The New York Times’ editorial board today writes about the stark contrast between two court decisions on extraordinary rendition:
Two courts, one in Italy and one in the United States, ruled recently on the Bush administration’s practice of extraordinary rendition, which is the kidnapping of people and sending them to other countries for interrogation — and torture. The Italian court got it right. The American court got it miserably wrong.
In Italy, a judge ruled that a station chief for the Central Intelligence Agency and 22 other Americans broke the law in the 2003 abduction of Osama Moustafa Hassan Nasr, a Muslim cleric who ended up in Egypt, where he said he was tortured.
Two days earlier, a federal appeals court in Manhattan brushed off a lawsuit by Maher Arar, a Syrian-born Canadian citizen who was seized in an American airport by federal agents acting on bad information from Canadian officials. He was held incommunicado and harshly interrogated before being sent to Syria, where he was tortured. He spent almost a year in a grave-size underground cell before the Syrians let him go.
The United States Court of Appeals for the Second Circuit decided that none of that entitled Mr. Arar to a day in court.
In Mr. Nasr’s case, authorities said that they had reason to suspect he was involved in recruiting militants to go to Iraq. It has long been established that Mr. Arar was not guilty of anything. Canada admitted that it had supplied false information to American authorities, and in 2007, it apologized and offered Mr. Arar $10 million in damages. Neither the Bush nor Obama administrations followed suit, leaving Mr. Arar to pursue litigation.
In June 2008, a three-judge panel of the same court dismissed Mr. Arar’s civil rights suit on flimsy grounds. The court then took a rare step, scheduling a rehearing before all of the court’s active members before an appeal was filed. Sadly, the full court’s decision is even more insensitive to the violation of his rights and the courts’ duty to hold government accountable for breaches of the law.
Written by Chief Judge Dennis Jacobs, the 59-page majority opinion held that no civil damages remedy exists for the horrors visited on Mr. Arar. To “decide how to implement extraordinary rendition,” he wrote, is “for the elected members of Congress — and not for us as judges.” Allowing suits against policy makers for rendition and torture would “affect diplomacy, foreign policy and the security of the nation,” Judge Jacobs said.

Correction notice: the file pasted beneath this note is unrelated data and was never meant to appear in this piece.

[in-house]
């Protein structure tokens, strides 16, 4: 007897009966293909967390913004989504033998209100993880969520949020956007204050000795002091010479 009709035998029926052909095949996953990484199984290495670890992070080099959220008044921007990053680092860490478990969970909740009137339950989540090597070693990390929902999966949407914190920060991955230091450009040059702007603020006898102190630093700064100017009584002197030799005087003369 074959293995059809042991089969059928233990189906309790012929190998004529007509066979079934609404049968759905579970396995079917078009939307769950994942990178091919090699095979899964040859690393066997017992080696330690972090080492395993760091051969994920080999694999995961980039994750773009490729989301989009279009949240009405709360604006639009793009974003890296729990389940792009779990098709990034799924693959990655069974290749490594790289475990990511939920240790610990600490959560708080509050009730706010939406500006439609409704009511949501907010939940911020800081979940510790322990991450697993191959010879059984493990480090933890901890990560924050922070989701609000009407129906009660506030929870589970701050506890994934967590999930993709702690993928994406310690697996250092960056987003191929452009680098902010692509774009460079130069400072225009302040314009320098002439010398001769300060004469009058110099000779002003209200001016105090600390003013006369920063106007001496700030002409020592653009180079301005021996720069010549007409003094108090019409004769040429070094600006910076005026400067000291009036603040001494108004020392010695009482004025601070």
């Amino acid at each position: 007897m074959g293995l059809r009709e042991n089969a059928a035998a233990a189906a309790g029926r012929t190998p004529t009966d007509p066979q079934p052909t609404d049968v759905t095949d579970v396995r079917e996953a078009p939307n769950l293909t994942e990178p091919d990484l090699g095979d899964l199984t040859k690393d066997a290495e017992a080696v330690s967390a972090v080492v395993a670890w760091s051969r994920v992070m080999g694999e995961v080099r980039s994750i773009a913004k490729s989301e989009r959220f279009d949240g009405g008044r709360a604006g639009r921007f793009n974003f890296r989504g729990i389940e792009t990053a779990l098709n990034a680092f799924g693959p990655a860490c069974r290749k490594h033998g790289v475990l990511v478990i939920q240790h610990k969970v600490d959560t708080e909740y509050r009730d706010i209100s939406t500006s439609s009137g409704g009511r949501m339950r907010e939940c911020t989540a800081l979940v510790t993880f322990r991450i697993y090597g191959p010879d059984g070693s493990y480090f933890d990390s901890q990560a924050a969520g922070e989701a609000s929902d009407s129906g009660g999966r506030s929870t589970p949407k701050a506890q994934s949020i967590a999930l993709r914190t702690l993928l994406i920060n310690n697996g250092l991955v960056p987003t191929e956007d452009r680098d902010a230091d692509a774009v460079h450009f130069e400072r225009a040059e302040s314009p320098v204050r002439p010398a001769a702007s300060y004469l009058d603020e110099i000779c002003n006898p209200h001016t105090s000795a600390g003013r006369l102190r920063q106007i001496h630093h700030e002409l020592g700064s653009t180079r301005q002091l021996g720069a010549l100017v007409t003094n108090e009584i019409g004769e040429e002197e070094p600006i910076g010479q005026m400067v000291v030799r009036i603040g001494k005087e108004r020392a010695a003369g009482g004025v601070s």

The ruling distorts precedent and the Constitutional separation of powers to deny justice to Mr. Arar and give officials a pass for egregious misconduct. The overt disregard for the central role of judges in policing executive branch excesses has frightening implications for safeguarding civil liberties, as four judges suggested in dissenting opinions.
It is painful to recall that this is the same federal circuit court that declared in 1980 that even foreigners accused of torture in foreign countries can be called to account in American courts. The torturer is the “enemy of all mankind,” the Court of Appeals for the Second Circuit declared back then. One of the dissenters, Judge Guido Calabresi, said that “when the history of this distinguished court is written, today’s majority decision will be viewed with dismay.”
The damage to Mr. Arar, America’s reputation and the rule of law is already quite plain. The Supreme Court should reverse this ruling
Forget for a moment that both these cases raise alarming questions about inchoate crimes for terrorist suspects (when do we decide a person is a criminal based on his potential for committing future crimes long before a crime has actually been committed?).
What is most striking about these cases is that they show a gross disregard for and lack of confidence in the judicial systems of democratic states. For example, in the Italian case, the CIA unilaterally decided that it was better to have Osama Moustafa Hassan Nasr tortured in Egypt than arrested and prosecuted in Italy. And in Mr. Arar’s case, the CIA – now with the deference of the Second Circuit – once again affirmed that total lack of faith in the American justice system for enforcing and prosecuting the law. So what are we trying to establish in countries like Iraq and Afghanistan? A Jeffersonian legislative democracy with an Egyptian and Syrian judicial system?